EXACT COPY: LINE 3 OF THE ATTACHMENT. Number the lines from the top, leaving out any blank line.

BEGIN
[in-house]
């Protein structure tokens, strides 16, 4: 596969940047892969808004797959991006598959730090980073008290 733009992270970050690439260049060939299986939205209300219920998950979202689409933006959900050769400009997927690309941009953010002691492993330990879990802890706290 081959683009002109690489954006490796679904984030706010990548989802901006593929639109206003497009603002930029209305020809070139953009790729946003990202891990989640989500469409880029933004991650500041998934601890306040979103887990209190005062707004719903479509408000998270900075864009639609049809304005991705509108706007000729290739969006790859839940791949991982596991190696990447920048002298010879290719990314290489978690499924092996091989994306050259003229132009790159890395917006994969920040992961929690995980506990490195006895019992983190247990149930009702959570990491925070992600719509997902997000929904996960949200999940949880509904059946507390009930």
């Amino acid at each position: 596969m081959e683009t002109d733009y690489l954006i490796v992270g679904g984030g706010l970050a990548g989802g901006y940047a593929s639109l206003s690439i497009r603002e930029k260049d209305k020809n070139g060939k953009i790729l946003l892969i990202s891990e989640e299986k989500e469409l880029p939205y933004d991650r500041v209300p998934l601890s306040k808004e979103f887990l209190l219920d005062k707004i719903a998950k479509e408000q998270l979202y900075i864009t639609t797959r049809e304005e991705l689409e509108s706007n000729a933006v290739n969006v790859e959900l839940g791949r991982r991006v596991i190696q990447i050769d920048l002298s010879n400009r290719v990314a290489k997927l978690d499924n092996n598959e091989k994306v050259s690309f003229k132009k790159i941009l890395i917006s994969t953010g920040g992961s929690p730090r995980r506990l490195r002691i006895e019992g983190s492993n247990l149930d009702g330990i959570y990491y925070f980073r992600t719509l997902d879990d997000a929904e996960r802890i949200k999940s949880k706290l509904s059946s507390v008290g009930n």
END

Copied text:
């Amino acid at each position: 596969m081959e683009t002109d733009y690489l954006i490796v992270g679904g984030g706010l970050a990548g989802g901006y940047a593929s639109l206003s690439i497009r603002e930029k260049d209305k020809n070139g060939k953009i790729l946003l892969i990202s891990e989640e299986k989500e469409l880029p939205y933004d991650r500041v209300p998934l601890s306040k808004e979103f887990l209190l219920d005062k707004i719903a998950k479509e408000q998270l979202y900075i864009t639609t797959r049809e304005e991705l689409e509108s706007n000729a933006v290739n969006v790859e959900l839940g791949r991982r991006v596991i190696q990447i050769d920048l002298s010879n400009r290719v990314a290489k997927l978690d499924n092996n598959e091989k994306v050259s690309f003229k132009k790159i941009l890395i917006s994969t953010g920040g992961s929690p730090r995980r506990l490195r002691i006895e019992g983190s492993n247990l149930d009702g330990i959570y990491y925070f980073r992600t719509l997902d879990d997000a929904e996960r802890i949200k999940s949880k706290l509904s059946s507390v008290g009930n």